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A well-conditioned horse can run at their top speed for somewhere between 2-3 miles nonstop before becoming completely exhausted.
However, with regular breaks, some endurance horses can run as far as 100 miles in 24 hours.
Why Can Horses Run So Far?
What is it about a horse that keeps them running so easily for such great distances?
The horse is built with a unique physiology that makes them light and fast. They are very efficient. Their legs have no muscles in the bottom half. They are moved by a series of tendons and ligaments and controlled by the larger muscles in the upper leg.
What Determines How Long a Horse Can Run?
There are lots of factors to consider when estimating a horse’s running ability. A horse must be in good physical condition to run great distances. Also, some breeds, such as Arabians, are better adapted to distance running than others.
Speed also plays a role in how far a horse can run. If a horse is loping along at a comfortable gallop, they can run for a longer period of time.
The number and length of walk/trot breaks a horse is given also influences how far a horse can travel at a time. If given frequent breaks, a horse could run up to 15 miles without too much effort.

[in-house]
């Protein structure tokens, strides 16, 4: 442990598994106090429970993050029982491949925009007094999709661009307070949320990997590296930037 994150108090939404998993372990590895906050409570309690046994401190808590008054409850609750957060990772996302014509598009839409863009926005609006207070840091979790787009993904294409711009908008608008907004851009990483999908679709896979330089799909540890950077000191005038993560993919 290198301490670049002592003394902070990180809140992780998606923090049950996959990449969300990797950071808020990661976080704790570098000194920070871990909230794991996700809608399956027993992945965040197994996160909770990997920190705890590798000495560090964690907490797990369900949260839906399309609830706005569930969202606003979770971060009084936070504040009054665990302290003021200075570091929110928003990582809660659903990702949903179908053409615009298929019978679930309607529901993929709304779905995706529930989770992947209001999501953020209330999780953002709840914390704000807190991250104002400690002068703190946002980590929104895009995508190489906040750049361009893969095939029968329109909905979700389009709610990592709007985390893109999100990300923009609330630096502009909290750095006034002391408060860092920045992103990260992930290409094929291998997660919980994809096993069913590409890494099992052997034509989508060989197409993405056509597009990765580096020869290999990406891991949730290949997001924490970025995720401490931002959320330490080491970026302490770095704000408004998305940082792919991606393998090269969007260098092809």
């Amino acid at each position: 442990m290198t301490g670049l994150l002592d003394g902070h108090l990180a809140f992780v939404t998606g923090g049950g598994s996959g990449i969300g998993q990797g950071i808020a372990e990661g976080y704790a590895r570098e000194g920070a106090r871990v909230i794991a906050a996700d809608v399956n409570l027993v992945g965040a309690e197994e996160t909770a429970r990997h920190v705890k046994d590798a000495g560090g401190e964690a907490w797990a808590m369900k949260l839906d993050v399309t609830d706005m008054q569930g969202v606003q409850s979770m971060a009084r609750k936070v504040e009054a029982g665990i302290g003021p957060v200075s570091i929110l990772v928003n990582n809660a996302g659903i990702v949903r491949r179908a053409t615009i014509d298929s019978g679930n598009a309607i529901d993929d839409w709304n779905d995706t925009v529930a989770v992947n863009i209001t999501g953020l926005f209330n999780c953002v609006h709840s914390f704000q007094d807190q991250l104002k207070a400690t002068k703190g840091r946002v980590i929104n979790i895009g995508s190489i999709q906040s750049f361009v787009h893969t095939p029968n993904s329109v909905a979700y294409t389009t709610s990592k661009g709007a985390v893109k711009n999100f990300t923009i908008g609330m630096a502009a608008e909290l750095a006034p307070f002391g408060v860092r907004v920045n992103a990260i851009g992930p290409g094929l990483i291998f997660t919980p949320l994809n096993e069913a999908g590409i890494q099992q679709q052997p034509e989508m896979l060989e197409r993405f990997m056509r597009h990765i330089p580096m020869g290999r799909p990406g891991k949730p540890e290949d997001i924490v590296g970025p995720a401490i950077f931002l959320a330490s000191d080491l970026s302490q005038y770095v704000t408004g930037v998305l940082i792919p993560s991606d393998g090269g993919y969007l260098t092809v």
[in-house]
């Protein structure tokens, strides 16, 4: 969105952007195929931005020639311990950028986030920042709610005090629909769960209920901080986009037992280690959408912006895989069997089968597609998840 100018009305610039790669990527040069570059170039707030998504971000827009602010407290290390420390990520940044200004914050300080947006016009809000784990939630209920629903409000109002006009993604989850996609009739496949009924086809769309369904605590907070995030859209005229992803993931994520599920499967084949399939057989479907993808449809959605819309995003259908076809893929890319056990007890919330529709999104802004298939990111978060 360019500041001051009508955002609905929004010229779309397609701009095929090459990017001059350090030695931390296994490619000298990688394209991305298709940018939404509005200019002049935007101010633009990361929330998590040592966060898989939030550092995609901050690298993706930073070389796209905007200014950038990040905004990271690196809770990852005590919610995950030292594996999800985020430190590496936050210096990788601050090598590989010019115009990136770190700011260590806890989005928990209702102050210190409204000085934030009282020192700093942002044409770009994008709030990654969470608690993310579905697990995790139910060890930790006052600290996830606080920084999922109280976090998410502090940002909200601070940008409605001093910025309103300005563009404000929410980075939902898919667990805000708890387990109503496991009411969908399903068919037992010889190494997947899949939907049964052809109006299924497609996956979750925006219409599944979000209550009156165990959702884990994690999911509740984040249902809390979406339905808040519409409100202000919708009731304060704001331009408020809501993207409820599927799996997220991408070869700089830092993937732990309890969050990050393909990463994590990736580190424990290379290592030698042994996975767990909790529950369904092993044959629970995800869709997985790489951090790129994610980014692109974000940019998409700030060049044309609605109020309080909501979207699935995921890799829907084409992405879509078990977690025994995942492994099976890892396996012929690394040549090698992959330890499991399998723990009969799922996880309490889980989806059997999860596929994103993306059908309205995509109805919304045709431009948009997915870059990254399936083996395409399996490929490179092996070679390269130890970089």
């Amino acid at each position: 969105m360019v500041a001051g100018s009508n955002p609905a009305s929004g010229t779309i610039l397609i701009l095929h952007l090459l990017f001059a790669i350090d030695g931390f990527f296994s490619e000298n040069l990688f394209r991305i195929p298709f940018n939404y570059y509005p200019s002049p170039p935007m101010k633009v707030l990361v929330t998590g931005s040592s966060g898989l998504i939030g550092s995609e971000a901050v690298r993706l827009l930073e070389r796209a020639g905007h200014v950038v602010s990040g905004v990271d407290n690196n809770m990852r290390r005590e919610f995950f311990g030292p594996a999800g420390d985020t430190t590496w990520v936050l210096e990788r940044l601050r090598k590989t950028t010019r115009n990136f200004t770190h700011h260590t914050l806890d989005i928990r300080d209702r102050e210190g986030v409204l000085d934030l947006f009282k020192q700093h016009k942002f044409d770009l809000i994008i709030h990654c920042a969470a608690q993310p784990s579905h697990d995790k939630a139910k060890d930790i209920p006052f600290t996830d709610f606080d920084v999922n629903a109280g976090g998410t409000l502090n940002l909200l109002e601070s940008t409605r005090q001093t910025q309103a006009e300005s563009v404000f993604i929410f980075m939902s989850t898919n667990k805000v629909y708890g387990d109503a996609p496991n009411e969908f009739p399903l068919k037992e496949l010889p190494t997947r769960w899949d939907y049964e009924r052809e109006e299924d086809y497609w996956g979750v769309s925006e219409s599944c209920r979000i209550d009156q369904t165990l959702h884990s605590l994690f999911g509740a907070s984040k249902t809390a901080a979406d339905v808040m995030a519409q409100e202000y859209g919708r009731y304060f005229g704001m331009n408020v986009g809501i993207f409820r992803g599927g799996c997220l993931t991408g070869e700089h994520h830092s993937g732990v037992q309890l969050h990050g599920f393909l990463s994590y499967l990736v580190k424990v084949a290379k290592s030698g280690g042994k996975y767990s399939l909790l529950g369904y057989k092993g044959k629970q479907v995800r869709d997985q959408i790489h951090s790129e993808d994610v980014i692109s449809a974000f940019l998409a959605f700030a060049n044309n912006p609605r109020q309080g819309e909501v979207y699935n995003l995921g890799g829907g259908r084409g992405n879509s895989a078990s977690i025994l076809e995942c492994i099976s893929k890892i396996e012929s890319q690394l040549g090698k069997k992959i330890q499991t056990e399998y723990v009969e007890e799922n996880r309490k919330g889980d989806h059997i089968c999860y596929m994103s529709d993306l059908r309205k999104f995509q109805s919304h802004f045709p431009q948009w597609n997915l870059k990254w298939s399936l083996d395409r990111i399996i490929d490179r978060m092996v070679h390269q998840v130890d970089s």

According to experienced horse riders, a horse could run at a pretty fast pace for 24-72 hours nonstop before becoming completely exhausted and dying.
Which Horse Breeds are Best for Endurance?
Some horse breeds have adapted to be better able to run long distances than others. The reasons vary, but the best endurance horses are well-adjusted to temperature and climate extremes as well as being physically conditioned.
As mention in our fastest horse breeds guide, Arabians are the best-known endurance breed. Originating from the Arabian Peninsula, the Arabian horse breed was bred to handle the extreme heat, dropping temperatures and vast distances of the middle east.
The Tevis Cup, a 100 mile 24 hour endurance race in the U.S., is typically won by an Arabian. In fact, the breed has dominated the title for the past 23 years in a row.
This breed has become a hearty horse thanks to natural selection, meaning only the strongest and fittest survive to pass on their genes. This makes Mustangs well adapted to hot, cold, and running from predators for as long as they need to. Through years of breeding naturally, Mustangs have become a great endurance horse.
Mustangs still roam free in the western United States. The Bureau of Land Management takes care of these feral horses and when the population becomes too high, the BLM gathers them up and offers them for adoption, often for as little as $25. You can find out more here: https://www.blm.gov/programs/wild-horse-and-burro/adoption-and-sales/events
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